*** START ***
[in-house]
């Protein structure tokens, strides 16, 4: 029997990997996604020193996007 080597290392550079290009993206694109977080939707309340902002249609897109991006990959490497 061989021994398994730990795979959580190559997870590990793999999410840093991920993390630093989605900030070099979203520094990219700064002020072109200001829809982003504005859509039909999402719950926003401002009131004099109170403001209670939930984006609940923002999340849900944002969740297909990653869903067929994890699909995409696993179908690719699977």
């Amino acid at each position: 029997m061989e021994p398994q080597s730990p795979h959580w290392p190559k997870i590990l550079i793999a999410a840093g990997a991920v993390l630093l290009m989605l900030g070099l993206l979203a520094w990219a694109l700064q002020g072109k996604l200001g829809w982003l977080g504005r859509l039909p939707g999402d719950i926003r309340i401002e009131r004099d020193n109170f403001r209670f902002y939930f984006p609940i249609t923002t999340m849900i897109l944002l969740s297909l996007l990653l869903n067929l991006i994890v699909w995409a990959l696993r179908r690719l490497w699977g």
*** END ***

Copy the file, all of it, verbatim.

[in-house]
């Protein structure tokens, strides 16, 4: 029997990997996604020193996007 080597290392550079290009993206694109977080939707309340902002249609897109991006990959490497 061989021994398994730990795979959580190559997870590990793999999410840093991920993390630093989605900030070099979203520094990219700064002020072109200001829809982003504005859509039909999402719950926003401002009131004099109170403001209670939930984006609940923002999340849900944002969740297909990653869903067929994890699909995409696993179908690719699977």
């Amino acid at each position: 029997m061989e021994p398994q080597s730990p795979h959580w290392p190559k997870i590990l550079i793999a999410a840093g990997a991920v993390l630093l290009m989605l900030g070099l993206l979203a520094w990219a694109l700064q002020g072109k996604l200001g829809w982003l977080g504005r859509l039909p939707g999402d719950i926003r309340i401002e009131r004099d020193n109170f403001r209670f902002y939930f984006p609940i249609t923002t999340m849900i897109l944002l969740s297909l996007l990653l869903n067929l991006i994890v699909w995409a990959l696993r179908r690719l490497w699977g």